Altitude Restrictions:  Within the Border Zone, CAP aircraft are only authorized to transmit below 3,000 feet AGL.
Outside of the Border Zone, CAP is authorized to operate “occasionally” up to 12,500 feet AGL, HOWEVER -- CAP aircraft that access Channel 2 CAP repeaters or utilize Simplex channels other than AIR 1 or TAC 1 should be aware of the potential for interference to Canadian operations, particularly if they operate above 3,000 feet AGL.  Guidance from NHQ should be sought if a proposed activity has the potential to interfere with Canadian operations.
 
Fifth Area: Pacific Region – Washington State.

Simplex:  TAC 1 and AIR 1 may be used in the Border Zone without restriction other than the 3,000 foot AGL restriction. 

CC 1 may be used except for within 120 km distance of:

  • Cowichan  48 49’ 29”N X 124 03’ 01”W

CC 2, AIR 2 and CAPGUARD are not authorized within the Border Zone.

Repeater:   The input frequency used for CAP Channel 2 repeaters is not authorized within the Border Zone, therefore all CAP repeaters within or near the Border Zone have been moved to Channel 1.  Use of Channel 1 and Tactical repeaters is authorized within the Border Zone

Altitude Restrictions:  Within the Border Zone, CAP aircraft are only authorized to transmit below 3,000 feet AGL.
Outside of the Border Zone, CAP is authorized to operate “occasionally” up to 12,500 feet AGL, HOWEVER -- CAP aircraft that access Channel 2 CAP repeaters or utilize Simplex channels other than AIR 1 or TAC 1 should be aware of the potential for interference to Canadian operations, particularly if they operate above 3,000 feet AGL.  Guidance from NHQ should be sought if a proposed activity has the potential to interfere with Canadian operations.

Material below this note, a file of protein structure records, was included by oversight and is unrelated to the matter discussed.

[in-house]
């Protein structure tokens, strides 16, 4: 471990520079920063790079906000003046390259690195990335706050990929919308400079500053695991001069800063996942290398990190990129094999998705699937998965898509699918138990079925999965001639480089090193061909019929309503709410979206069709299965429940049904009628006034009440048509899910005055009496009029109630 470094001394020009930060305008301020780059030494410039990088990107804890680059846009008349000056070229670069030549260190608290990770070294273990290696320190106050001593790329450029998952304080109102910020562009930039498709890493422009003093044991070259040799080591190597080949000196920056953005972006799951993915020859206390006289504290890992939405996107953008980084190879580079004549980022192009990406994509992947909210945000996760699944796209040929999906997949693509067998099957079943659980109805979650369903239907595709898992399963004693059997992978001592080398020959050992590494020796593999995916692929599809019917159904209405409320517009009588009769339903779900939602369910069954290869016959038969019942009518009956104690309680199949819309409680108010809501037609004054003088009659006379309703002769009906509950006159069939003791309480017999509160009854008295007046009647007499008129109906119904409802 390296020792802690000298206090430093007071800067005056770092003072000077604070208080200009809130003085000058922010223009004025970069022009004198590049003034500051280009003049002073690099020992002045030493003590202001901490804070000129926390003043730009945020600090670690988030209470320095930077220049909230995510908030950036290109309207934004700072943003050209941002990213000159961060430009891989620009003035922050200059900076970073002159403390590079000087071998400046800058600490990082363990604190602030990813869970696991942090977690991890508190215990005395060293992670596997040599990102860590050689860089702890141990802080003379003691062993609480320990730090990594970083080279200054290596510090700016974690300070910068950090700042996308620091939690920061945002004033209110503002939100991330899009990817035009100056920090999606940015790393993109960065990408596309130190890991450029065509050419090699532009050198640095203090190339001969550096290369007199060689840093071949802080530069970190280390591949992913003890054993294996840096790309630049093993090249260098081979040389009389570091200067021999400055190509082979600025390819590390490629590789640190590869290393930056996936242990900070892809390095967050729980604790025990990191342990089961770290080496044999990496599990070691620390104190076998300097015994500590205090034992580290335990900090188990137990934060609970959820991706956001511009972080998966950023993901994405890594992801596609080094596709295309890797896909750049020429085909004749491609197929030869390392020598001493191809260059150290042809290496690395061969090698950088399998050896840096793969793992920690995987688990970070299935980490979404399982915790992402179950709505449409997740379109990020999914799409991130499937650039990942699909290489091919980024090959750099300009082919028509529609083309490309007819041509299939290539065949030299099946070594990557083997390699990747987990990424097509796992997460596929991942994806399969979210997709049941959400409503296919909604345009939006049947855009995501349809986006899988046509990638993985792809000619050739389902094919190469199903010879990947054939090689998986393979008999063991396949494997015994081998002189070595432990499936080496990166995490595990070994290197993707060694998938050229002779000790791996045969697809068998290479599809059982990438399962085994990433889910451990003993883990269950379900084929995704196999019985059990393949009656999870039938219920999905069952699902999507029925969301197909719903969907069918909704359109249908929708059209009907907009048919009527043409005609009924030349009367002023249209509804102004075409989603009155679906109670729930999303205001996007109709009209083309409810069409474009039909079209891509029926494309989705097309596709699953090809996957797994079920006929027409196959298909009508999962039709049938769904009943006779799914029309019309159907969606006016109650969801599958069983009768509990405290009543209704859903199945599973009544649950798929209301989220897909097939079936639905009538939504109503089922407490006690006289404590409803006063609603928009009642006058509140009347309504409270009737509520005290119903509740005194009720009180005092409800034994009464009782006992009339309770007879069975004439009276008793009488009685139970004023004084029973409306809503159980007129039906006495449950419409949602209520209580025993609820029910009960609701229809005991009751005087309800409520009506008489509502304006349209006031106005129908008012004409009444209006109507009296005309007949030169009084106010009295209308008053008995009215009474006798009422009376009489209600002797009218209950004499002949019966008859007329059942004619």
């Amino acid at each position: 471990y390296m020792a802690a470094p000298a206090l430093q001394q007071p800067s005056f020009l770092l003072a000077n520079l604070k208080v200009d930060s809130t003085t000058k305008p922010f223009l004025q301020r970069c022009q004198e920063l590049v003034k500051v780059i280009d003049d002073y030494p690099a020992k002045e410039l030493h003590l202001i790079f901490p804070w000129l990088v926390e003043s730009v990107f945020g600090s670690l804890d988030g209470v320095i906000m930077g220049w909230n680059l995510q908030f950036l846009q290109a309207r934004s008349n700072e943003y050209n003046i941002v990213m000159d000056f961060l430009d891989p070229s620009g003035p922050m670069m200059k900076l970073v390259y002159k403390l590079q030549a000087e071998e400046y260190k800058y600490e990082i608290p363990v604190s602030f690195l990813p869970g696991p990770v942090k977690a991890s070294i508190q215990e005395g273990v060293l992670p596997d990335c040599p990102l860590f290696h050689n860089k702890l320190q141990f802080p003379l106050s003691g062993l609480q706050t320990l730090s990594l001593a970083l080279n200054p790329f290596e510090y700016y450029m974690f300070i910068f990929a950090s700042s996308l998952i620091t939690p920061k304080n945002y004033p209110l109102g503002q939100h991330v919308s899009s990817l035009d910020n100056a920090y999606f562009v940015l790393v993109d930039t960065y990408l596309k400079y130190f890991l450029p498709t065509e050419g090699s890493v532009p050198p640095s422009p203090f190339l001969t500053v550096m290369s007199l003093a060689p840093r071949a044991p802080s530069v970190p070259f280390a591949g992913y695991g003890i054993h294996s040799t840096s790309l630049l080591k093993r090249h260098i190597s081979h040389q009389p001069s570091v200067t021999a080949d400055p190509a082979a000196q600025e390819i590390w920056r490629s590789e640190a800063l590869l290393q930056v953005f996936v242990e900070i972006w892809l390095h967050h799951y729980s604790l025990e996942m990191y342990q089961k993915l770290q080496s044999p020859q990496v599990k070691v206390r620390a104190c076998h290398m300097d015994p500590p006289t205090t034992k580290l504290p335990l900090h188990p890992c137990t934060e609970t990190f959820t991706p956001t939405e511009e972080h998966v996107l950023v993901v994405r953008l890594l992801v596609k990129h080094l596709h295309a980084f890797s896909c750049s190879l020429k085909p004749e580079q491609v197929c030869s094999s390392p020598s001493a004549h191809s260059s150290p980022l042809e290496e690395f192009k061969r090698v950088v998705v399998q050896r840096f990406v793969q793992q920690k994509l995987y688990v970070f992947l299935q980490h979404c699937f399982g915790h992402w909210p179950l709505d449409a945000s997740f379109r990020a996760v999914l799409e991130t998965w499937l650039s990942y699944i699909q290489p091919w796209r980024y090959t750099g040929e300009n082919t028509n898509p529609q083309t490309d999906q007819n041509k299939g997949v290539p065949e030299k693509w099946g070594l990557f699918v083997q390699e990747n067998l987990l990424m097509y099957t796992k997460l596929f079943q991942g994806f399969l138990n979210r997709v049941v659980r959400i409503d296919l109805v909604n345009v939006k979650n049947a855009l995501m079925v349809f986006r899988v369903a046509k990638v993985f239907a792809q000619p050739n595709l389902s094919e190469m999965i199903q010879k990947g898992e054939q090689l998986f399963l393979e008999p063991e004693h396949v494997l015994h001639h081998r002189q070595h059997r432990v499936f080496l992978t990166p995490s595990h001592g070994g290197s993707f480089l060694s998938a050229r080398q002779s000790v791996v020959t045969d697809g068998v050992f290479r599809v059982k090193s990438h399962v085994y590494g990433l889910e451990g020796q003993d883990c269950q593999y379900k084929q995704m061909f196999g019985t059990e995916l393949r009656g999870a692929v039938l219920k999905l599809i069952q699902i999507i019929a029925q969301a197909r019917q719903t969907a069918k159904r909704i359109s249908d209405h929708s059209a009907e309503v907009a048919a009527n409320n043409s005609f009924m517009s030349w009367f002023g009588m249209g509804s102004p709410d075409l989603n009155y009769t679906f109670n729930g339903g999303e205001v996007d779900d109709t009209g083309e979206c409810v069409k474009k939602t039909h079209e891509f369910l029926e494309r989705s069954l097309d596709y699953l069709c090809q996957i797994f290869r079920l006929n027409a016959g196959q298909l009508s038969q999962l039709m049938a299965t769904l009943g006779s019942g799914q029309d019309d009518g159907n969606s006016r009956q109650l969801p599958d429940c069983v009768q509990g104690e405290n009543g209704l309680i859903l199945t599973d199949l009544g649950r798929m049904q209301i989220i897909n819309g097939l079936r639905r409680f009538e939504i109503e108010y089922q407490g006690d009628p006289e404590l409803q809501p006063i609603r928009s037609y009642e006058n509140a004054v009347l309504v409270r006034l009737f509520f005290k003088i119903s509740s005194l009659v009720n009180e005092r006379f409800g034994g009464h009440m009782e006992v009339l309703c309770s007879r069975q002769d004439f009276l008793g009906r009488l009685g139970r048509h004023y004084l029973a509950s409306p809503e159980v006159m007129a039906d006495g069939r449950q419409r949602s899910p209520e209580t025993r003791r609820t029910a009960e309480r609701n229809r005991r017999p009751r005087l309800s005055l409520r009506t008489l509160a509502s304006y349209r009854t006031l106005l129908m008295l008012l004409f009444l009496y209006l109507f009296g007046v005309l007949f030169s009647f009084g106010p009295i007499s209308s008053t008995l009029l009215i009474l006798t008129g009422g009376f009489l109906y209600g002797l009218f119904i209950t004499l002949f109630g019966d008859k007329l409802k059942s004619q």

Sixth Area: Pacific Region – Alaska.

Simplex:  CAP Channels CC 1, CC 2 and AIR 2 may be used in the Border Zone without restriction other than the 3,000 foot AGL restriction.

  • AIR 1 may be used except within 50 km distance of:
  • Nass Valley  55 14’ 02”N X 129 02’ 24”W

CAPGUARD may not be used within the Border Zone.

Repeaters:  There is no restriction on the use of CAP repeater frequencies within the Border Zone other than the 3,000 foot AGL limitation.

Altitude Restrictions:  Within the Border Zone, CAP aircraft are only authorized to transmit below 3000 feet AGL.
Outside of the Border Zone, CAP is authorized to operate “occasionally” up to 12,500 feet AGL,  however aircraft utilizing CAPGUARD should be aware of the potential for interference to Canadian operations, particularly if they operate above 3,000 feet AGL.  Guidance from NHQ should be sought if a proposed activity has the potential to interfere with Canadian operations.
 
CAP Radio Frequency Restrictions – Mexican Border Zone
     The Mexican Border Zone is an area approximately 140 kilometers (90.1 statute miles) inside the U.S.-Mexican border.  Within this area, CAP must not utilize airborne transmitters above 3,000 feet AGL when operating on CC1, CC2, TAC1 or any on repeater channel.  Note that the repeater output frequencies are not affected and may be used IAW CAPR 100-1 8-3b.
  
The above restrictions are issued in accordance with CAPR 100-1, paragraphs 7-15 and 8-6.